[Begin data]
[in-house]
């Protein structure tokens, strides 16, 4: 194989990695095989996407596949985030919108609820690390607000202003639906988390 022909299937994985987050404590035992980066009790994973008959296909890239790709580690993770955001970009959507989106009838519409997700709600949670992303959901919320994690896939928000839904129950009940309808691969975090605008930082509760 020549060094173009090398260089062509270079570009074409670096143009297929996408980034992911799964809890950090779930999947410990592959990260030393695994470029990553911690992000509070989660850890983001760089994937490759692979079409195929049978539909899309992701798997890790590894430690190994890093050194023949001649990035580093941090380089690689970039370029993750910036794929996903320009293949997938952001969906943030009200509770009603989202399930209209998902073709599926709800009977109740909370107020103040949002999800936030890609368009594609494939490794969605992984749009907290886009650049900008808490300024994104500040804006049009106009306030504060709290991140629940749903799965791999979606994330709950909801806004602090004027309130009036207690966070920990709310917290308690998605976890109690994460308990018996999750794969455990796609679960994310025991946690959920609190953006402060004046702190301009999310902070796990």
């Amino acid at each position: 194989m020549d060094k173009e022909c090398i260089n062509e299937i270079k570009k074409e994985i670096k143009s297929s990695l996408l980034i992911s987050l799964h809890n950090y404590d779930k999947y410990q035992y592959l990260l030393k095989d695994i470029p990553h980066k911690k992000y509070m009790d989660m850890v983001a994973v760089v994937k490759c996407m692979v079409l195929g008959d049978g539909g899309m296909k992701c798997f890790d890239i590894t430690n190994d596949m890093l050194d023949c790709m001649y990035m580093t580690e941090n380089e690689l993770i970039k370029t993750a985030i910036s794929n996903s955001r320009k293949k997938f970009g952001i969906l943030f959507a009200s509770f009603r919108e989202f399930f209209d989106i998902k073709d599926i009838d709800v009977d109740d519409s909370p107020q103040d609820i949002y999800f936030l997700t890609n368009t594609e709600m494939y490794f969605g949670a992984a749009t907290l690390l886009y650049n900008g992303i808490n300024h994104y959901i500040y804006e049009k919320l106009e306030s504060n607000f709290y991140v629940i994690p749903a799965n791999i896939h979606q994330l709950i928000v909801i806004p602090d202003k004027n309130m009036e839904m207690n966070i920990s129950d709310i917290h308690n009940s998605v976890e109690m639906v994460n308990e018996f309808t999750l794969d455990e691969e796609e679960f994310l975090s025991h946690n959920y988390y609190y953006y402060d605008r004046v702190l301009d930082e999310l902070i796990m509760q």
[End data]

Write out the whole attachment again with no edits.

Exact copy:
[in-house]
């Protein structure tokens, strides 16, 4: 194989990695095989996407596949985030919108609820690390607000202003639906988390 022909299937994985987050404590035992980066009790994973008959296909890239790709580690993770955001970009959507989106009838519409997700709600949670992303959901919320994690896939928000839904129950009940309808691969975090605008930082509760 020549060094173009090398260089062509270079570009074409670096143009297929996408980034992911799964809890950090779930999947410990592959990260030393695994470029990553911690992000509070989660850890983001760089994937490759692979079409195929049978539909899309992701798997890790590894430690190994890093050194023949001649990035580093941090380089690689970039370029993750910036794929996903320009293949997938952001969906943030009200509770009603989202399930209209998902073709599926709800009977109740909370107020103040949002999800936030890609368009594609494939490794969605992984749009907290886009650049900008808490300024994104500040804006049009106009306030504060709290991140629940749903799965791999979606994330709950909801806004602090004027309130009036207690966070920990709310917290308690998605976890109690994460308990018996999750794969455990796609679960994310025991946690959920609190953006402060004046702190301009999310902070796990």
């Amino acid at each position: 194989m020549d060094k173009e022909c090398i260089n062509e299937i270079k570009k074409e994985i670096k143009s297929s990695l996408l980034i992911s987050l799964h809890n950090y404590d779930k999947y410990q035992y592959l990260l030393k095989d695994i470029p990553h980066k911690k992000y509070m009790d989660m850890v983001a994973v760089v994937k490759c996407m692979v079409l195929g008959d049978g539909g899309m296909k992701c798997f890790d890239i590894t430690n190994d596949m890093l050194d023949c790709m001649y990035m580093t580690e941090n380089e690689l993770i970039k370029t993750a985030i910036s794929n996903s955001r320009k293949k997938f970009g952001i969906l943030f959507a009200s509770f009603r919108e989202f399930f209209d989106i998902k073709d599926i009838d709800v009977d109740d519409s909370p107020q103040d609820i949002y999800f936030l997700t890609n368009t594609e709600m494939y490794f969605g949670a992984a749009t907290l690390l886009y650049n900008g992303i808490n300024h994104y959901i500040y804006e049009k919320l106009e306030s504060n607000f709290y991140v629940i994690p749903a799965n791999i896939h979606q994330l709950i928000v909801i806004p602090d202003k004027n309130m009036e839904m207690n966070i920990s129950d709310i917290h308690n009940s998605v976890e109690m639906v994460n308990e018996f309808t999750l794969d455990e691969e796609e679960f994310l975090s025991h946690n959920y988390y609190y953006y402060d605008r004046v702190l301009d930082e999310l902070i796990m509760q």